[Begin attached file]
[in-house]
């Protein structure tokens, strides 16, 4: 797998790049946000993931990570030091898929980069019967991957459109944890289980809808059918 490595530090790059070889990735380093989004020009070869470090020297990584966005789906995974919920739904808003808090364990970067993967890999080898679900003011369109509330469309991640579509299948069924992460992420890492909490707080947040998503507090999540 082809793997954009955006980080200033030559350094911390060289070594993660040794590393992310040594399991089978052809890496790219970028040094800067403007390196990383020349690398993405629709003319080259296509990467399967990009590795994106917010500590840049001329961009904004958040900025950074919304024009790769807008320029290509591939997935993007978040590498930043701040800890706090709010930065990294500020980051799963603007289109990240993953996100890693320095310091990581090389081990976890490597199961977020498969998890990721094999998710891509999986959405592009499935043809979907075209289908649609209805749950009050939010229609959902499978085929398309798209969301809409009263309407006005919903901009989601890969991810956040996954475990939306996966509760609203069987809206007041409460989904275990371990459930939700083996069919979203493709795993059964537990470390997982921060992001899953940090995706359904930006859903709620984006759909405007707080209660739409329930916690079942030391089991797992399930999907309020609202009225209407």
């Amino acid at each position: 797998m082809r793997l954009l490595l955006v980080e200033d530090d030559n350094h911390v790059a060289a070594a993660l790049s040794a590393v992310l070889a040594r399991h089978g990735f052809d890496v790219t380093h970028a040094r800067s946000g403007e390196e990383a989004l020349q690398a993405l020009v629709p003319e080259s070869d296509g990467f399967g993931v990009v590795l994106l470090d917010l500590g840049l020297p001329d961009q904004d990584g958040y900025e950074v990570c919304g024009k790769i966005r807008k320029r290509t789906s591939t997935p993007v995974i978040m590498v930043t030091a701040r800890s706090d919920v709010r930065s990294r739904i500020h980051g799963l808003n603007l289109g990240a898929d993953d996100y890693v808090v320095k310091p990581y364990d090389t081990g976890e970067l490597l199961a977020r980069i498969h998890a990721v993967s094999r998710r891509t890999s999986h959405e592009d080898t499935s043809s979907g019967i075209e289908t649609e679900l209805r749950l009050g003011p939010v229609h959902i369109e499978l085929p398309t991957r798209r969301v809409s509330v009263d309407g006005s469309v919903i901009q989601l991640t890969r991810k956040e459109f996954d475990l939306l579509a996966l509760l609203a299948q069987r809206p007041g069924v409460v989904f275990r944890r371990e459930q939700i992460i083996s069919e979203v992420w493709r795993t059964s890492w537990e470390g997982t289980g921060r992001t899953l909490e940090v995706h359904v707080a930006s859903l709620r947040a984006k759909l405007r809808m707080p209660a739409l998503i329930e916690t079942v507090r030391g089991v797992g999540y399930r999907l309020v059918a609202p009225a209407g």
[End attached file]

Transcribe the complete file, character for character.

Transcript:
[in-house]
């Protein structure tokens, strides 16, 4: 797998790049946000993931990570030091898929980069019967991957459109944890289980809808059918 490595530090790059070889990735380093989004020009070869470090020297990584966005789906995974919920739904808003808090364990970067993967890999080898679900003011369109509330469309991640579509299948069924992460992420890492909490707080947040998503507090999540 082809793997954009955006980080200033030559350094911390060289070594993660040794590393992310040594399991089978052809890496790219970028040094800067403007390196990383020349690398993405629709003319080259296509990467399967990009590795994106917010500590840049001329961009904004958040900025950074919304024009790769807008320029290509591939997935993007978040590498930043701040800890706090709010930065990294500020980051799963603007289109990240993953996100890693320095310091990581090389081990976890490597199961977020498969998890990721094999998710891509999986959405592009499935043809979907075209289908649609209805749950009050939010229609959902499978085929398309798209969301809409009263309407006005919903901009989601890969991810956040996954475990939306996966509760609203069987809206007041409460989904275990371990459930939700083996069919979203493709795993059964537990470390997982921060992001899953940090995706359904930006859903709620984006759909405007707080209660739409329930916690079942030391089991797992399930999907309020609202009225209407």
């Amino acid at each position: 797998m082809r793997l954009l490595l955006v980080e200033d530090d030559n350094h911390v790059a060289a070594a993660l790049s040794a590393v992310l070889a040594r399991h089978g990735f052809d890496v790219t380093h970028a040094r800067s946000g403007e390196e990383a989004l020349q690398a993405l020009v629709p003319e080259s070869d296509g990467f399967g993931v990009v590795l994106l470090d917010l500590g840049l020297p001329d961009q904004d990584g958040y900025e950074v990570c919304g024009k790769i966005r807008k320029r290509t789906s591939t997935p993007v995974i978040m590498v930043t030091a701040r800890s706090d919920v709010r930065s990294r739904i500020h980051g799963l808003n603007l289109g990240a898929d993953d996100y890693v808090v320095k310091p990581y364990d090389t081990g976890e970067l490597l199961a977020r980069i498969h998890a990721v993967s094999r998710r891509t890999s999986h959405e592009d080898t499935s043809s979907g019967i075209e289908t649609e679900l209805r749950l009050g003011p939010v229609h959902i369109e499978l085929p398309t991957r798209r969301v809409s509330v009263d309407g006005s469309v919903i901009q989601l991640t890969r991810k956040e459109f996954d475990l939306l579509a996966l509760l609203a299948q069987r809206p007041g069924v409460v989904f275990r944890r371990e459930q939700i992460i083996s069919e979203v992420w493709r795993t059964s890492w537990e470390g997982t289980g921060r992001t899953l909490e940090v995706h359904v707080a930006s859903l709620r947040a984006k759909l405007r809808m707080p209660a739409l998503i329930e916690t079942v507090r030391g089991v797992g999540y399930r999907l309020v059918a609202p009225a209407g």